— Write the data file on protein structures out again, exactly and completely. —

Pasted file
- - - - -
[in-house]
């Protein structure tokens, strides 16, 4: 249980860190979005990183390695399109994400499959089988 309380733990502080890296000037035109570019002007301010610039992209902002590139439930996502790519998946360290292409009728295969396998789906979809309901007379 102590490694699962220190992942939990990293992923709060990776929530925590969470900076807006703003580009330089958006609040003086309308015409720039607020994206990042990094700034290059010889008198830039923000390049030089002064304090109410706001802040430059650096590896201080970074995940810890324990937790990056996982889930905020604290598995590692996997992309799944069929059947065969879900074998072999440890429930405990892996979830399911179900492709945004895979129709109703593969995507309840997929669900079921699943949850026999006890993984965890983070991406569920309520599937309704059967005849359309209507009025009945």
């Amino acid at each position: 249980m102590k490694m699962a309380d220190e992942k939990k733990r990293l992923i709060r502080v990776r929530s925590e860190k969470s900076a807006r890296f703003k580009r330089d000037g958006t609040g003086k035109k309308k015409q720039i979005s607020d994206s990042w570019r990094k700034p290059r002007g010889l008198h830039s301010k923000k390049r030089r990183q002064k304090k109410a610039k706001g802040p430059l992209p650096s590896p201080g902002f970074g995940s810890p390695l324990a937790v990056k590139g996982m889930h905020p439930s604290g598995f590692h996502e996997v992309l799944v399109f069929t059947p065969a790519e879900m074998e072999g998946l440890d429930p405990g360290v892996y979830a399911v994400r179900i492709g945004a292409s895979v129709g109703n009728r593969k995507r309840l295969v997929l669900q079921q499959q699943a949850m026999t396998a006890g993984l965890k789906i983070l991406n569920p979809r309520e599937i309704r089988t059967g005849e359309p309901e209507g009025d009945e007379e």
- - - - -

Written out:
[in-house]
């Protein structure tokens, strides 16, 4: 249980860190979005990183390695399109994400499959089988 309380733990502080890296000037035109570019002007301010610039992209902002590139439930996502790519998946360290292409009728295969396998789906979809309901007379 102590490694699962220190992942939990990293992923709060990776929530925590969470900076807006703003580009330089958006609040003086309308015409720039607020994206990042990094700034290059010889008198830039923000390049030089002064304090109410706001802040430059650096590896201080970074995940810890324990937790990056996982889930905020604290598995590692996997992309799944069929059947065969879900074998072999440890429930405990892996979830399911179900492709945004895979129709109703593969995507309840997929669900079921699943949850026999006890993984965890983070991406569920309520599937309704059967005849359309209507009025009945």
């Amino acid at each position: 249980m102590k490694m699962a309380d220190e992942k939990k733990r990293l992923i709060r502080v990776r929530s925590e860190k969470s900076a807006r890296f703003k580009r330089d000037g958006t609040g003086k035109k309308k015409q720039i979005s607020d994206s990042w570019r990094k700034p290059r002007g010889l008198h830039s301010k923000k390049r030089r990183q002064k304090k109410a610039k706001g802040p430059l992209p650096s590896p201080g902002f970074g995940s810890p390695l324990a937790v990056k590139g996982m889930h905020p439930s604290g598995f590692h996502e996997v992309l799944v399109f069929t059947p065969a790519e879900m074998e072999g998946l440890d429930p405990g360290v892996y979830a399911v994400r179900i492709g945004a292409s895979v129709g109703n009728r593969k995507r309840l295969v997929l669900q079921q499959q699943a949850m026999t396998a006890g993984l965890k789906i983070l991406n569920p979809r309520e599937i309704r089988t059967g005849e359309p309901e209507g009025d009945e007379e």